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The Race for the Moon Continues

This article is published in collaboration with Statista

by Katharina Buchholz

Engine trouble led to the postponement of NASA's Artemis 1 mission today. The flyby is scheduled to be the start to a new program of U.S. government lunar missions almost exactly fifty years after the Apollo project, which landed the first humans on the moon, ended. Since then, no manned missions have visited Earth’s closest companion in space.

Artemis 1 will be the first of three missions that are aiming to put a person back on the moon by 2025. Not only in the U.S., race for the moon is starting anew as several more countries and private companies have announced lunar missions. After the successful landings of Chinese probes Chang'e 3 in 2013, Chang'e 4 in January 2019 and Long March 5 in 2020, who will be the next space agency or company succeeding in reaching the moon? Our graphic gives a rundown of the main lunar missions announced to-date. Given the uncertainties of space flight, the dates may be subject to change.

After two failed mission by the Israeli private company SpaceIL in April 2019 and the Indian space agency ISRO in July of that year, the next soft landings on the moon are scheduled by U.S. companies Astrobotic Technology and Intuitive Machines, which are planning to bring landers and rovers to the moon towards the end of this or the beginning of next year as part of NASA's Commercial Lunar Payload Services program that has been giving out contracts to companies to develop capabilities to fly to the moon's South pole which is interesting for resources utilization. Japanese company iSpace is also planning to launch its Hakuto lander later this year, which will place the Rashid rover developed by the United Arab Emirates Space Agency on the moon in early 2023.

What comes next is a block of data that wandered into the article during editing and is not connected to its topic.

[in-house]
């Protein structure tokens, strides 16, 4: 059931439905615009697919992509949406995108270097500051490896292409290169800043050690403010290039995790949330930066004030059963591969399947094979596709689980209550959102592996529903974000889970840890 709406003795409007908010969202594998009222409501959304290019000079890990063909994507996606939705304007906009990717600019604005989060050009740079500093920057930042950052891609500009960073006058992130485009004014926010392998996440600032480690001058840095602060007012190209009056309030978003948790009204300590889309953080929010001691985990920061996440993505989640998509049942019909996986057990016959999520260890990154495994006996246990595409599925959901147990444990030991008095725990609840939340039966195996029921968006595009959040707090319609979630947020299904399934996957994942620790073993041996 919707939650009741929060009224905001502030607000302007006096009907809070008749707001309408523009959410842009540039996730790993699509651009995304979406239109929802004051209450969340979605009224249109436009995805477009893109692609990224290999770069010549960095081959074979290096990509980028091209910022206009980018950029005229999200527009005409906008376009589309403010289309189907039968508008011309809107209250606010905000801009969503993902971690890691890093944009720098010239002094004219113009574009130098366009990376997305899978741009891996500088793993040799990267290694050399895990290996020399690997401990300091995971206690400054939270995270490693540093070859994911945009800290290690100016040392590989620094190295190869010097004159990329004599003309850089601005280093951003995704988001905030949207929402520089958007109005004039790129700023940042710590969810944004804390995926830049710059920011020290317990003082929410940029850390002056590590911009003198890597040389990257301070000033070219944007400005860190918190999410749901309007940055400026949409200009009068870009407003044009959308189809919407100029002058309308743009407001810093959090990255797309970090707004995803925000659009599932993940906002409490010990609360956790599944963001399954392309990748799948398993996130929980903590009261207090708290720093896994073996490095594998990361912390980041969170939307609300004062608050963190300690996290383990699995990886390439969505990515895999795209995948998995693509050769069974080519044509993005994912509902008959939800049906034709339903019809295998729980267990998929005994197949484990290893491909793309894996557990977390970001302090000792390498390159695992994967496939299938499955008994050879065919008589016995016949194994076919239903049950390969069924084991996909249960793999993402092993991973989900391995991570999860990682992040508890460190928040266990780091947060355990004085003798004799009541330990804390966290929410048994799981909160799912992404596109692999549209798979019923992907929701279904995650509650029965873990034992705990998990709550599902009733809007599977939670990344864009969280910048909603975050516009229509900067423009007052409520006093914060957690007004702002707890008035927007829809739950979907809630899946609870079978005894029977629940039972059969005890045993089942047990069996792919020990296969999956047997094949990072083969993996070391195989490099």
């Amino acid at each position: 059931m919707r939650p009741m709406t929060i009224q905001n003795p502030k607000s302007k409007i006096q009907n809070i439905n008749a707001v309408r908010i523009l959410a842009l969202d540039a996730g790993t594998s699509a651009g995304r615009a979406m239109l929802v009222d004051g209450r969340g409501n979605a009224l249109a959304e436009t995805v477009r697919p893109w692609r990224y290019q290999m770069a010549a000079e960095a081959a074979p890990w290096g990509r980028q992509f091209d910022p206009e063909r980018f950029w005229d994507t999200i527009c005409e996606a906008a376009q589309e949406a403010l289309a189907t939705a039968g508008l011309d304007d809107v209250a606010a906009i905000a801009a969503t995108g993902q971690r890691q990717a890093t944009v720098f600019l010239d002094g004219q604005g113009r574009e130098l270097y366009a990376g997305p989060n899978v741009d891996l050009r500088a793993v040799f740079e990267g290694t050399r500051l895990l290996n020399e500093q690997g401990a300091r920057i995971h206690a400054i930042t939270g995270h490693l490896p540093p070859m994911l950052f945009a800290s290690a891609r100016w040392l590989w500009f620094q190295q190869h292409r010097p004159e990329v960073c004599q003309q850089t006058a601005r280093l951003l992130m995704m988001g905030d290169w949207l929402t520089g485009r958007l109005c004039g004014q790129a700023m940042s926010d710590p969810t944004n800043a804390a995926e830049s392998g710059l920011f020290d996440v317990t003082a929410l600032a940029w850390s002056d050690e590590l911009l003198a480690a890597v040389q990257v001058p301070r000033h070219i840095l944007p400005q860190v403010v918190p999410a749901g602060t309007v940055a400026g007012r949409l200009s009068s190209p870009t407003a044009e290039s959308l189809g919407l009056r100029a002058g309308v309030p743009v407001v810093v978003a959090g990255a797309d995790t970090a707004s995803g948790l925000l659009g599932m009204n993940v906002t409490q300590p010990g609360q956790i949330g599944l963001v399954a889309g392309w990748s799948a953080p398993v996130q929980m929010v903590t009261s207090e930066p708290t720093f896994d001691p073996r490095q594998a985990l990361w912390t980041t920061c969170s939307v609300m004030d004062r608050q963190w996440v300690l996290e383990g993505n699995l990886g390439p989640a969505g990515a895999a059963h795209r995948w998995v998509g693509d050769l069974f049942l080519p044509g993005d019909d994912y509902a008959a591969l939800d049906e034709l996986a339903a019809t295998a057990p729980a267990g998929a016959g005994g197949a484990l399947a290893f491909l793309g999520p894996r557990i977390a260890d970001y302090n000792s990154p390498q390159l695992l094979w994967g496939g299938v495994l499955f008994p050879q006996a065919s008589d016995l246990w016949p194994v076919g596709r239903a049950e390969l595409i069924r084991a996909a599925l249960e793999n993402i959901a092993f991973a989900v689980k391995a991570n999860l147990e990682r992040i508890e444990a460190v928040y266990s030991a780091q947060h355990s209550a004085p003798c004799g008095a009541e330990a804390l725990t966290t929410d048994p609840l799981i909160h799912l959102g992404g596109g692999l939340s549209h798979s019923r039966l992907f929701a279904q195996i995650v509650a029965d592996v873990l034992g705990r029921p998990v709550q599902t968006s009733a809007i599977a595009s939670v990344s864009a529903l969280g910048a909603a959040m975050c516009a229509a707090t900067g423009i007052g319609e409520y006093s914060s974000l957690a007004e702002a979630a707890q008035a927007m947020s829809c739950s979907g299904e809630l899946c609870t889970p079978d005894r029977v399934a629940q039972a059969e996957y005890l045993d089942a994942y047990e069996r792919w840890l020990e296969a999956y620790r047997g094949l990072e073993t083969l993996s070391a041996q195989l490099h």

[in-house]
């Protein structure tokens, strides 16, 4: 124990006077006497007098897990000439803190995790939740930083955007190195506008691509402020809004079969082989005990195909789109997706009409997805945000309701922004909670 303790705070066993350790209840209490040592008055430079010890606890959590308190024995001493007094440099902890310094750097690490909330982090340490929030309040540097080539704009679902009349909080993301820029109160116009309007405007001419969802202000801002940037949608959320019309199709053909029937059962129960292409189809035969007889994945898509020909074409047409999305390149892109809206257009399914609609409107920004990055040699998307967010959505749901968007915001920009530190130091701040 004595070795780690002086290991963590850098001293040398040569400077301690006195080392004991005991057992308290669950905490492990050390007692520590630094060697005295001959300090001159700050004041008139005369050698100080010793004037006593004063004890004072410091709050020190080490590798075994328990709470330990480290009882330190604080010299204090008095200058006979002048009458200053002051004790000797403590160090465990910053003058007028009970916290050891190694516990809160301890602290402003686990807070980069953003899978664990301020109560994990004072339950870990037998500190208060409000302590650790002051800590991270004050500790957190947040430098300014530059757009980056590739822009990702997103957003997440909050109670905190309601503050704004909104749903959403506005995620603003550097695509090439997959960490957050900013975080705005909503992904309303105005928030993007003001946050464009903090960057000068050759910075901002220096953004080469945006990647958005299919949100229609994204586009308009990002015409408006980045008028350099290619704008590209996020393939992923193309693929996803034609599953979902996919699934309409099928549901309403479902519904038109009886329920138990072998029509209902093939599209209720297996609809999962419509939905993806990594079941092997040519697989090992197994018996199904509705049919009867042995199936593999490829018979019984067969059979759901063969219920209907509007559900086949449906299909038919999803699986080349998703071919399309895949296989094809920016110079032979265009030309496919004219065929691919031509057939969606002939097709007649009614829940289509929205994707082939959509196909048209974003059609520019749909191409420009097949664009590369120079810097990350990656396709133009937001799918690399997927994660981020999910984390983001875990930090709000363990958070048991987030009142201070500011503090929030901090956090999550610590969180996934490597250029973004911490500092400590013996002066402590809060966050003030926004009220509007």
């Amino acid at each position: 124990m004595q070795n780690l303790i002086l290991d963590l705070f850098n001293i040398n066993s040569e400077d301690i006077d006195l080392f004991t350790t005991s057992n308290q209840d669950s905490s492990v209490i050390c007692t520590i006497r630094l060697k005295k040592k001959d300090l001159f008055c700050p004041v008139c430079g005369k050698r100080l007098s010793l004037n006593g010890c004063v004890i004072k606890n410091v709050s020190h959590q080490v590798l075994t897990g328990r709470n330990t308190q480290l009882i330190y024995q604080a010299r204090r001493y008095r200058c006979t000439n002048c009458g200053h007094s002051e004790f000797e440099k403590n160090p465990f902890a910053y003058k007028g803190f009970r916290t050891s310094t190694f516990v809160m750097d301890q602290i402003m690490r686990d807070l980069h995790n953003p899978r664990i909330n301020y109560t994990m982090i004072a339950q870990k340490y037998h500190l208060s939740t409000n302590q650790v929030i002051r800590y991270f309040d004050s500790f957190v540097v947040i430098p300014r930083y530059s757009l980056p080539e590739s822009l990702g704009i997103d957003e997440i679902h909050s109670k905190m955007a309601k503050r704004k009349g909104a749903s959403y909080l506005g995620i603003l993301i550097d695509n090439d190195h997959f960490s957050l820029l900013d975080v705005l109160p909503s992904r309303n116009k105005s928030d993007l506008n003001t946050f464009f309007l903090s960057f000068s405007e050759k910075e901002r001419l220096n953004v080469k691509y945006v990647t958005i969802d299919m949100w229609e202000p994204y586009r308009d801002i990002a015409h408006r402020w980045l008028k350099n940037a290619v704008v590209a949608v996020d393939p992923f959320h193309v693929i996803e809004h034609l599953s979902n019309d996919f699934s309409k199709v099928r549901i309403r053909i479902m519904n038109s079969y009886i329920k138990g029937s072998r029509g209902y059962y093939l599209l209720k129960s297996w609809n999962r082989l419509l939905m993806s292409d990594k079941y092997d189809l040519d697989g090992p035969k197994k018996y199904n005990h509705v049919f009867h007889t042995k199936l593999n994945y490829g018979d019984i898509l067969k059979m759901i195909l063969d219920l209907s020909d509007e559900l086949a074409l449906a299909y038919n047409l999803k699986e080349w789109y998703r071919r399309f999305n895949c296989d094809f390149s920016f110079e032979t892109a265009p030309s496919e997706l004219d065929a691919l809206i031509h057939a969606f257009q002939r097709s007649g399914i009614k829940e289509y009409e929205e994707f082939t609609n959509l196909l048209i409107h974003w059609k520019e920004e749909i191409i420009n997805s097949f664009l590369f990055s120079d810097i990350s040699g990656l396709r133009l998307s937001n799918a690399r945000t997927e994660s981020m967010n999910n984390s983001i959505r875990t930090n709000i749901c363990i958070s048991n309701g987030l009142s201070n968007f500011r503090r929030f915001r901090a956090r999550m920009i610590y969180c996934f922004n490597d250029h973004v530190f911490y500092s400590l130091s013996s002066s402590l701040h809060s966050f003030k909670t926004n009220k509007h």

Amidst global upheaval following Russia's invasion of Ukraine, the country's first launch from its resurrected moon program Luna is believed to have been delayed to the coming year at least. The lander mission was originally scheduled to be followed up by a orbiter in 2024 and a manned mission to the moon's orbit in 2029. The space agencies of Japan and India are also reaching for the moon in 2023 with one lander mission each. Turkey wants to reach the moon as well that year, albeit with an easier impactor mission. A soft landing is scheduled to follow by 2028.

New launches from China and the European Space agency are expected in 2024 and 2025, respectively, and focus on resources utilization concepts, as does NASA's Viper rover program that will be realized in cooperation with private companies starting in 2024. In addition, NASA and ESA are scheduled to begin work on a space station in lunar orbit the same year.

South Korea already got a head start for its lunar program with the successful launch of a lunar orbiter in early August which is currently on the way to the moon. The country wants to achieve a soft landing on the moon by 2030.

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